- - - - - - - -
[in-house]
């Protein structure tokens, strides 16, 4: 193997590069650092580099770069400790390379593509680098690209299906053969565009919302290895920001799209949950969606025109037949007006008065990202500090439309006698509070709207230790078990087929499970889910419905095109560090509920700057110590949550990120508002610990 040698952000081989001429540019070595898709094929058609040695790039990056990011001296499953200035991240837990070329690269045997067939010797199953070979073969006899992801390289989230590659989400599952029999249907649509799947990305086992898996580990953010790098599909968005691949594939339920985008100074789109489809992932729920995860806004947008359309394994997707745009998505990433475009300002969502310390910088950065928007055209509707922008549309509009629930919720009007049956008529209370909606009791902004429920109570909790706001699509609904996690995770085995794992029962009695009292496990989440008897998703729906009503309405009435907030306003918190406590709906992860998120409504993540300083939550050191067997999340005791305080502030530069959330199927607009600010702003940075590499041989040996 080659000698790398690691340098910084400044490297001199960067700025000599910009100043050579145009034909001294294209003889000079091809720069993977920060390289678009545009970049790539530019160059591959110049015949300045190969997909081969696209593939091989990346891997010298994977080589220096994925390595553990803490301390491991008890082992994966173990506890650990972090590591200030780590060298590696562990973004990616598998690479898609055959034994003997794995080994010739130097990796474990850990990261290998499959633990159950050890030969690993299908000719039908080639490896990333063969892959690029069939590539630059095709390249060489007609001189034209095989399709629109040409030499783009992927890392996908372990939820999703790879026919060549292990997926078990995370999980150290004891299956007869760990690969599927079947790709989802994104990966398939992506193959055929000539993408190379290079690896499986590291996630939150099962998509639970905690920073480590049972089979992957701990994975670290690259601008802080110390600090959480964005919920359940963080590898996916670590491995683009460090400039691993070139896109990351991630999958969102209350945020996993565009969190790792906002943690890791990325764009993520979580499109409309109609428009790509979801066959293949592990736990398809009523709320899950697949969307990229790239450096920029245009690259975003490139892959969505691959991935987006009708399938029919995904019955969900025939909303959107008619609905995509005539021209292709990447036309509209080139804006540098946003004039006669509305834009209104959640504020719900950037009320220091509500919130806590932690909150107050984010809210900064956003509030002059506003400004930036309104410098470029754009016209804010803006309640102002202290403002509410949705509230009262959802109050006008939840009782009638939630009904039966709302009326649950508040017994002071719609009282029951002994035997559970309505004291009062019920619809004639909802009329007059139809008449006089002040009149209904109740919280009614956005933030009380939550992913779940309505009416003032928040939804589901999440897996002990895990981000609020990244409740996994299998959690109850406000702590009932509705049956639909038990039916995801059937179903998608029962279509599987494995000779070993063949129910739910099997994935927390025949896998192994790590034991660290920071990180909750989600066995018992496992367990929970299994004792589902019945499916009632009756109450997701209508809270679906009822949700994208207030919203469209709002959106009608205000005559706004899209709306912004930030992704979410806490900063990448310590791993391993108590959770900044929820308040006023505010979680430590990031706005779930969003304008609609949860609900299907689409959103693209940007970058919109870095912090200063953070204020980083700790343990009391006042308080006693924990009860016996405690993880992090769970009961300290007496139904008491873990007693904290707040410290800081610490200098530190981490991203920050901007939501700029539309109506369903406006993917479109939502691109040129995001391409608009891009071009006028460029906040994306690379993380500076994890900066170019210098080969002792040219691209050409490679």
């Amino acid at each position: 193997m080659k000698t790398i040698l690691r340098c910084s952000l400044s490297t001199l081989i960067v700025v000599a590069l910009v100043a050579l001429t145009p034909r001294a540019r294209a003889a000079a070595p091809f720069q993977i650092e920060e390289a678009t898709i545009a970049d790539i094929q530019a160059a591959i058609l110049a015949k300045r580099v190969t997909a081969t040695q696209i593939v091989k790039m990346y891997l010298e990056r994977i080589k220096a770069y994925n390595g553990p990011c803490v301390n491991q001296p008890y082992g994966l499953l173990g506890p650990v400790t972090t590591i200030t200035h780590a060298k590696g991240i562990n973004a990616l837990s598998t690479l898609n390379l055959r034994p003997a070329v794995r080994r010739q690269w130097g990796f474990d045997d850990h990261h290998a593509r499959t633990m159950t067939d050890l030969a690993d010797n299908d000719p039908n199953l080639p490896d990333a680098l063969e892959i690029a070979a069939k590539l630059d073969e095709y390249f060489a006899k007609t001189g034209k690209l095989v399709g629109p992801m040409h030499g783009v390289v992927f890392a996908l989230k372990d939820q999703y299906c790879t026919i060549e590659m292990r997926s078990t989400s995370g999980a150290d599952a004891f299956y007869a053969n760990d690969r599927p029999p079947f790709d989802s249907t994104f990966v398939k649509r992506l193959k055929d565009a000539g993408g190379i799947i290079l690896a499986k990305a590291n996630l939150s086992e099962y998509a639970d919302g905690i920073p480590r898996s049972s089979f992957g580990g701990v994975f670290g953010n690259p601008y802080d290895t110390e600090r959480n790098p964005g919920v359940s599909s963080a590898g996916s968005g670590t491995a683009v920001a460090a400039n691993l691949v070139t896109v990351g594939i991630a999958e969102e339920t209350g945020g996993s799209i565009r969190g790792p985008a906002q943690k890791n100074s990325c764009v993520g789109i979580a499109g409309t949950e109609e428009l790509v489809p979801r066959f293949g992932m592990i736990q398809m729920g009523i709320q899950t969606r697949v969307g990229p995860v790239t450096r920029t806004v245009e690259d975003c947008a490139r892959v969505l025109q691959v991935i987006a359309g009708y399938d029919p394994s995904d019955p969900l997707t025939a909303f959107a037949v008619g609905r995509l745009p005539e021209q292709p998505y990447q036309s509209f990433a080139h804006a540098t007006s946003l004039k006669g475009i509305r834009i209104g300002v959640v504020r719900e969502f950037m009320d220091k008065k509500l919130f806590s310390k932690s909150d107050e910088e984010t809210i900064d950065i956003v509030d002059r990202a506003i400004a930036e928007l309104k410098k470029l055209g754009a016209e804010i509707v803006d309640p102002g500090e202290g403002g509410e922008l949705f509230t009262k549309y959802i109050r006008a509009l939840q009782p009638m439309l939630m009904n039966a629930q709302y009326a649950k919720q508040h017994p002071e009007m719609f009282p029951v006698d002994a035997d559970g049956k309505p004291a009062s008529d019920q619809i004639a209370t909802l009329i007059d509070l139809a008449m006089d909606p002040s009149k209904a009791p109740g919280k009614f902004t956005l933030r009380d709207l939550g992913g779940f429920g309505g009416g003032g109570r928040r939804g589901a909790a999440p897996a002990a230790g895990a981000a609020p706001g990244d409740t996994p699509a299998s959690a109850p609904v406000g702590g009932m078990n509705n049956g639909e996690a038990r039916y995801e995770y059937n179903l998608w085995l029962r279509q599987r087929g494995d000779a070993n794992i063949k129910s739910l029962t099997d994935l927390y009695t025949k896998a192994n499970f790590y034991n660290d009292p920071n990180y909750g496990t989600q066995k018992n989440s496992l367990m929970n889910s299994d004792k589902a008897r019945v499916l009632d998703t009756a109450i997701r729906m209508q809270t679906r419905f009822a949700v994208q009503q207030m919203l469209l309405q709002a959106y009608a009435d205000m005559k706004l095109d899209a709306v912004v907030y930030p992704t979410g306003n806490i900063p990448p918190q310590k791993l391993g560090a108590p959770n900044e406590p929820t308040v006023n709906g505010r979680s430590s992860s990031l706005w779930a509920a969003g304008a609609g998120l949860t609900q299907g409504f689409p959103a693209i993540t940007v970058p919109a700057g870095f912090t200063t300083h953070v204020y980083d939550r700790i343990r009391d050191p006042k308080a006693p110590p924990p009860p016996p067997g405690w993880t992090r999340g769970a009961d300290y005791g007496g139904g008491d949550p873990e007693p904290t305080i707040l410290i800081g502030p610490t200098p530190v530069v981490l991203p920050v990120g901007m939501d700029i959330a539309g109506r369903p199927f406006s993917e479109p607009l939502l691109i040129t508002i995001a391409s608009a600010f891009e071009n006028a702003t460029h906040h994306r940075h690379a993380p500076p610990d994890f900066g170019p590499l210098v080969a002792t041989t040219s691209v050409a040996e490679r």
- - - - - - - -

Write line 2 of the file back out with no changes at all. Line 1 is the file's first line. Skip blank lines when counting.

């Protein structure tokens, strides 16, 4: 193997590069650092580099770069400790390379593509680098690209299906053969565009919302290895920001799209949950969606025109037949007006008065990202500090439309006698509070709207230790078990087929499970889910419905095109560090509920700057110590949550990120508002610990 040698952000081989001429540019070595898709094929058609040695790039990056990011001296499953200035991240837990070329690269045997067939010797199953070979073969006899992801390289989230590659989400599952029999249907649509799947990305086992898996580990953010790098599909968005691949594939339920985008100074789109489809992932729920995860806004947008359309394994997707745009998505990433475009300002969502310390910088950065928007055209509707922008549309509009629930919720009007049956008529209370909606009791902004429920109570909790706001699509609904996690995770085995794992029962009695009292496990989440008897998703729906009503309405009435907030306003918190406590709906992860998120409504993540300083939550050191067997999340005791305080502030530069959330199927607009600010702003940075590499041989040996 080659000698790398690691340098910084400044490297001199960067700025000599910009100043050579145009034909001294294209003889000079091809720069993977920060390289678009545009970049790539530019160059591959110049015949300045190969997909081969696209593939091989990346891997010298994977080589220096994925390595553990803490301390491991008890082992994966173990506890650990972090590591200030780590060298590696562990973004990616598998690479898609055959034994003997794995080994010739130097990796474990850990990261290998499959633990159950050890030969690993299908000719039908080639490896990333063969892959690029069939590539630059095709390249060489007609001189034209095989399709629109040409030499783009992927890392996908372990939820999703790879026919060549292990997926078990995370999980150290004891299956007869760990690969599927079947790709989802994104990966398939992506193959055929000539993408190379290079690896499986590291996630939150099962998509639970905690920073480590049972089979992957701990994975670290690259601008802080110390600090959480964005919920359940963080590898996916670590491995683009460090400039691993070139896109990351991630999958969102209350945020996993565009969190790792906002943690890791990325764009993520979580499109409309109609428009790509979801066959293949592990736990398809009523709320899950697949969307990229790239450096920029245009690259975003490139892959969505691959991935987006009708399938029919995904019955969900025939909303959107008619609905995509005539021209292709990447036309509209080139804006540098946003004039006669509305834009209104959640504020719900950037009320220091509500919130806590932690909150107050984010809210900064956003509030002059506003400004930036309104410098470029754009016209804010803006309640102002202290403002509410949705509230009262959802109050006008939840009782009638939630009904039966709302009326649950508040017994002071719609009282029951002994035997559970309505004291009062019920619809004639909802009329007059139809008449006089002040009149209904109740919280009614956005933030009380939550992913779940309505009416003032928040939804589901999440897996002990895990981000609020990244409740996994299998959690109850406000702590009932509705049956639909038990039916995801059937179903998608029962279509599987494995000779070993063949129910739910099997994935927390025949896998192994790590034991660290920071990180909750989600066995018992496992367990929970299994004792589902019945499916009632009756109450997701209508809270679906009822949700994208207030919203469209709002959106009608205000005559706004899209709306912004930030992704979410806490900063990448310590791993391993108590959770900044929820308040006023505010979680430590990031706005779930969003304008609609949860609900299907689409959103693209940007970058919109870095912090200063953070204020980083700790343990009391006042308080006693924990009860016996405690993880992090769970009961300290007496139904008491873990007693904290707040410290800081610490200098530190981490991203920050901007939501700029539309109506369903406006993917479109939502691109040129995001391409608009891009071009006028460029906040994306690379993380500076994890900066170019210098080969002792040219691209050409490679």